Dick Newton said North Dakota’s congressional delegation — Kent Conrad, Byron Dorgan and Earl Pomeroy — and then-governor Hoeven were always supportive as well.
“They were genuinely concerned about our family members and things associated with taking care of people. They knew it was a tough assignment,” Newton said.
The morning of 9/11 Newton had ordered all construction efforts off base unless those involved were living on base or assigned to the base. At the time, a major housing upgrade was being done on the base, but Newton didn’t allow any construction people for the housing project to come on base for about 10 days.
“About the sixth or seventh day of that, I remember Senator Dorgan gave me a call, just checking on a routine basis. He said he knew I had stopped the construction efforts on the base but is there any way to take a look at that decision?” he said. He said Dorgan told him he was not forcing him to bring them back on base but there were some obvious impacts of the temporary construction shutdown.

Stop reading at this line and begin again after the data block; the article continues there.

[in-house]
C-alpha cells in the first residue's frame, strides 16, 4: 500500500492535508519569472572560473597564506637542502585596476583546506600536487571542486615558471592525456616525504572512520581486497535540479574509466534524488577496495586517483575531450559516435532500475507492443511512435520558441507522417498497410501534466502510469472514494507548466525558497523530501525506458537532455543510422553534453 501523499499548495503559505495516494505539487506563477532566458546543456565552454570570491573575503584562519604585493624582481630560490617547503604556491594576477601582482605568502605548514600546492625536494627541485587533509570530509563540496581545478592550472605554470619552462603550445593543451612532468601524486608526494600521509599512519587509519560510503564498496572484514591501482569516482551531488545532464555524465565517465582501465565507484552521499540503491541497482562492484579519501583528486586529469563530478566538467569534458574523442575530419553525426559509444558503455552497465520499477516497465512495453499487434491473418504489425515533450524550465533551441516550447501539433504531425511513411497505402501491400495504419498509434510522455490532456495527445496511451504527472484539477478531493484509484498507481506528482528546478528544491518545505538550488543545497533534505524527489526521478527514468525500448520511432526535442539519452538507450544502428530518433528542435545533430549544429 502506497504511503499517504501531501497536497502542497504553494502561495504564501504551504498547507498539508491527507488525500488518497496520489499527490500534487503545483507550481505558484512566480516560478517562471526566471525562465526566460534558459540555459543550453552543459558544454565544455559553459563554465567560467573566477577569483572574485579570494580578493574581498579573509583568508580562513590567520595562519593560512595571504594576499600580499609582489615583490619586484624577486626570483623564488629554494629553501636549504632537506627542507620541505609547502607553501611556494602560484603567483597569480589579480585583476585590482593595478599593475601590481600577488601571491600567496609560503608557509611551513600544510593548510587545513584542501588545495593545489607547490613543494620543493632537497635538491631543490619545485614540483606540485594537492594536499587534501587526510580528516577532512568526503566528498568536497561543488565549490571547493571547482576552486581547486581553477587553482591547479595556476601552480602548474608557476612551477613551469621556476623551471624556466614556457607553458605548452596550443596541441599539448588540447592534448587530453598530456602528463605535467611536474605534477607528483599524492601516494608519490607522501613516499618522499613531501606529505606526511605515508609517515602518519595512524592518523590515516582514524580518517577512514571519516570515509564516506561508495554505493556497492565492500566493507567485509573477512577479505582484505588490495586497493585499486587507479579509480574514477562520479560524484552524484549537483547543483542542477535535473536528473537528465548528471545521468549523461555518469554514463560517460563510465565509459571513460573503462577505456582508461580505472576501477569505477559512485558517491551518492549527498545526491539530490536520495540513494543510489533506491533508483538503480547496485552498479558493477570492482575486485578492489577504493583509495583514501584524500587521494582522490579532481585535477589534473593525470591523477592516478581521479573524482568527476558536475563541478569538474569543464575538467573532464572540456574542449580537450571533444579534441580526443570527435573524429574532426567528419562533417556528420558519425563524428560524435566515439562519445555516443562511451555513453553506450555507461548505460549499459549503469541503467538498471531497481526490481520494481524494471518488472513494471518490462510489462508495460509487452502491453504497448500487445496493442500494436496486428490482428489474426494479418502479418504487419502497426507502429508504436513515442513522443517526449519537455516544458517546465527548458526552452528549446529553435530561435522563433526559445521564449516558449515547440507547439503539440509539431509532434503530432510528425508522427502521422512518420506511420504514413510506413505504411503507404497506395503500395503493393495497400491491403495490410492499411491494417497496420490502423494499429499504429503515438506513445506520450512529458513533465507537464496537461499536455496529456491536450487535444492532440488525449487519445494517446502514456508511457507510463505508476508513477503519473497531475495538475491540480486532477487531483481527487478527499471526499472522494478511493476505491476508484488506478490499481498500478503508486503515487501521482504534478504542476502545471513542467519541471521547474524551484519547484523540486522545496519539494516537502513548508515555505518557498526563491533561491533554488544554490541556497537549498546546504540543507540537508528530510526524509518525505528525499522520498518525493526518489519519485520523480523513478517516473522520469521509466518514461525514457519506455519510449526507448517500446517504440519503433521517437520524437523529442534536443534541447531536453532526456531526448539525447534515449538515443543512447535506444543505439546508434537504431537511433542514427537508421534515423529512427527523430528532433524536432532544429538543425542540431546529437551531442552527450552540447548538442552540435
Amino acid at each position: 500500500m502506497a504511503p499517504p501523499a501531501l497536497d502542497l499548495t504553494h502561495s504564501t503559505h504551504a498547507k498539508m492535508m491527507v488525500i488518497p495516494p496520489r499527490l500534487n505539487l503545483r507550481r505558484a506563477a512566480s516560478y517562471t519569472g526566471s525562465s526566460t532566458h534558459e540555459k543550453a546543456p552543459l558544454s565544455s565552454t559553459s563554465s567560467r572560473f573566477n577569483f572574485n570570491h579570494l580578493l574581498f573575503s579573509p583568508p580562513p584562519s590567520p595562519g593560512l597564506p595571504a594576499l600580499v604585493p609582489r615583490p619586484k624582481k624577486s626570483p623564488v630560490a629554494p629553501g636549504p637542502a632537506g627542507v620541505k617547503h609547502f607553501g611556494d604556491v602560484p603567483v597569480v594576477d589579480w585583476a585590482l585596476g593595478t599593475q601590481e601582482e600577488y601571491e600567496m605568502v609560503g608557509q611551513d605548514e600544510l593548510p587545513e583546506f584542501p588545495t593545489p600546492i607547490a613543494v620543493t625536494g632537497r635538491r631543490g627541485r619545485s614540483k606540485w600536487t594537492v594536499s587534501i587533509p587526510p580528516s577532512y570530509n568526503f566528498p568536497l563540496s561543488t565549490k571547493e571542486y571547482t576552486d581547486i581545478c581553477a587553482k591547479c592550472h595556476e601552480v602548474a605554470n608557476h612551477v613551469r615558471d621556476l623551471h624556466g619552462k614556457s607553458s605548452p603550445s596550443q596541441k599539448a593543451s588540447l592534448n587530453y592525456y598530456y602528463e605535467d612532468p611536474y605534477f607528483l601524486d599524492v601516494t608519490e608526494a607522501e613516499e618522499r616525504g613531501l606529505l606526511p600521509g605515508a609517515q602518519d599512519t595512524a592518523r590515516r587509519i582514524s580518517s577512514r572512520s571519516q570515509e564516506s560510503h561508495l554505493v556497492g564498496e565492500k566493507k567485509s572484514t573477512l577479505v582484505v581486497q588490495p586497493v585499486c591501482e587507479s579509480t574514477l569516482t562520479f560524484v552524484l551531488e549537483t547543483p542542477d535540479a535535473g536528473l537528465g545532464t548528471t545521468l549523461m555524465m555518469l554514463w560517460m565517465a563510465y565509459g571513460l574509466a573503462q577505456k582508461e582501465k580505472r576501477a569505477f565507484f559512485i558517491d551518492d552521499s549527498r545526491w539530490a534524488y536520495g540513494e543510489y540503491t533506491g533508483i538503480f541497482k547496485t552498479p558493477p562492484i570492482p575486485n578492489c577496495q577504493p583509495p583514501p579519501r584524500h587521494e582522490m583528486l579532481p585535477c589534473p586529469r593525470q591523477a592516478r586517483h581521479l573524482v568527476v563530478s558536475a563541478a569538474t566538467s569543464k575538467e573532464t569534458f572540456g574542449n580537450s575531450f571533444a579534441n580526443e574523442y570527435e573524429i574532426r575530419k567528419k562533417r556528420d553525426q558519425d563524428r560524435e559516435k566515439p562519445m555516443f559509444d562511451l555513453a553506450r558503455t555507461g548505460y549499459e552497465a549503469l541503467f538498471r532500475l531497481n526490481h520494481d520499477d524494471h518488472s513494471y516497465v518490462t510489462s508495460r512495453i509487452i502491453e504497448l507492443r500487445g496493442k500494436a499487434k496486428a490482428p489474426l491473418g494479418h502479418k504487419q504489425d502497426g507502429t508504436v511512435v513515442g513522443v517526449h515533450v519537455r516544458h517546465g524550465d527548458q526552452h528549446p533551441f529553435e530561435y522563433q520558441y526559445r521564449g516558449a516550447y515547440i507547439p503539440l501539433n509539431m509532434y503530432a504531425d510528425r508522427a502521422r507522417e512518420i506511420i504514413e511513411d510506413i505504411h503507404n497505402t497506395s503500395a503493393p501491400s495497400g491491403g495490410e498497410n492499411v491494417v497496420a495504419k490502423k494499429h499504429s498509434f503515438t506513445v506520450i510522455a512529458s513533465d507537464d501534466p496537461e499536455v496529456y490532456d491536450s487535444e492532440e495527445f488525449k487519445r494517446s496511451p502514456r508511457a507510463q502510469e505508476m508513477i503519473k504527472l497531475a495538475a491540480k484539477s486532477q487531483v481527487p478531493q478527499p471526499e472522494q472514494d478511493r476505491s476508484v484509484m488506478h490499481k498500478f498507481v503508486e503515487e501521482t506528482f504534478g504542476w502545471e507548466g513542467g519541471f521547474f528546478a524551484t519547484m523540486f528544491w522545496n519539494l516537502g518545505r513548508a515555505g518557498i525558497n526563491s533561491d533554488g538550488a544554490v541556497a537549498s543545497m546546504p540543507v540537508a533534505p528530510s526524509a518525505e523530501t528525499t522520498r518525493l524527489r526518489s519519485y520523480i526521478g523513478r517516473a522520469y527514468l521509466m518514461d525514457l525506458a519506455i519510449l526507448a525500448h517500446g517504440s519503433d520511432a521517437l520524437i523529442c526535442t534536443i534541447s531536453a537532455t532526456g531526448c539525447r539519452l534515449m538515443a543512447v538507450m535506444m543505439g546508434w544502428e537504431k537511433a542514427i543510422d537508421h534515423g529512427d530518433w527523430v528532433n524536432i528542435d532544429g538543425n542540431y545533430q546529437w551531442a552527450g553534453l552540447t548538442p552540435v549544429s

“I told him I would but I’m just not comfortable with bringing construction vehicles on the base when we’re under this threat of vehicles, IEDS and things like that. He did not second guess me, didn’t try to go over my head and talk to the secretary of the Air Force. That was the working relationship with the congressional delegation. That was just awesome,” Newton said.
He said on Sept. 14, Pomeroy made an unscheduled visit to the base. While in Newton’s office, Pomeroy said he would like to talk to the kids at school on base. Newton and Pomeroy talked about what the congressman could or would say to the kids. Newton gave him a few suggestions, including letting the kids know America is not in decline, obviously this was a sneak attack and to give them a very strong sense of confidence.